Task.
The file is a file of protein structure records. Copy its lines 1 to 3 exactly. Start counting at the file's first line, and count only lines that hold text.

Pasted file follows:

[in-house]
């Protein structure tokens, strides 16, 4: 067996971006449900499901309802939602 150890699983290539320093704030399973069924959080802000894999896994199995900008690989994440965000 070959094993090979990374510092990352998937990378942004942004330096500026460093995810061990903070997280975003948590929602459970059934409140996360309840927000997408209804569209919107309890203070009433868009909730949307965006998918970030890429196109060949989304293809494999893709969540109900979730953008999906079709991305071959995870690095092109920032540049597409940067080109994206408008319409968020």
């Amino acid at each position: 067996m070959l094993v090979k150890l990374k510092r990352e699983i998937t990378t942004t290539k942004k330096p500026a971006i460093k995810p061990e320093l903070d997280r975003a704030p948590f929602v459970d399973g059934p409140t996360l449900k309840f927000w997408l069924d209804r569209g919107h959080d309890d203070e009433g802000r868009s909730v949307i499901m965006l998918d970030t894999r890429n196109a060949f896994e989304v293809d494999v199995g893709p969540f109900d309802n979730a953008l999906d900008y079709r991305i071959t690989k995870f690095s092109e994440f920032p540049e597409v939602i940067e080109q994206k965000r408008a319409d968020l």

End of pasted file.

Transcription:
[in-house]
């Protein structure tokens, strides 16, 4: 067996971006449900499901309802939602 150890699983290539320093704030399973069924959080802000894999896994199995900008690989994440965000 070959094993090979990374510092990352998937990378942004942004330096500026460093995810061990903070997280975003948590929602459970059934409140996360309840927000997408209804569209919107309890203070009433868009909730949307965006998918970030890429196109060949989304293809494999893709969540109900979730953008999906079709991305071959995870690095092109920032540049597409940067080109994206408008319409968020």
């Amino acid at each position: 067996m070959l094993v090979k150890l990374k510092r990352e699983i998937t990378t942004t290539k942004k330096p500026a971006i460093k995810p061990e320093l903070d997280r975003a704030p948590f929602v459970d399973g059934p409140t996360l449900k309840f927000w997408l069924d209804r569209g919107h959080d309890d203070e009433g802000r868009s909730v949307i499901m965006l998918d970030t894999r890429n196109a060949f896994e989304v293809d494999v199995g893709p969540f109900d309802n979730a953008l999906d900008y079709r991305i071959t690989k995870f690095s092109e994440f920032p540049e597409v939602i940067e080109q994206k965000r408008a319409d968020l």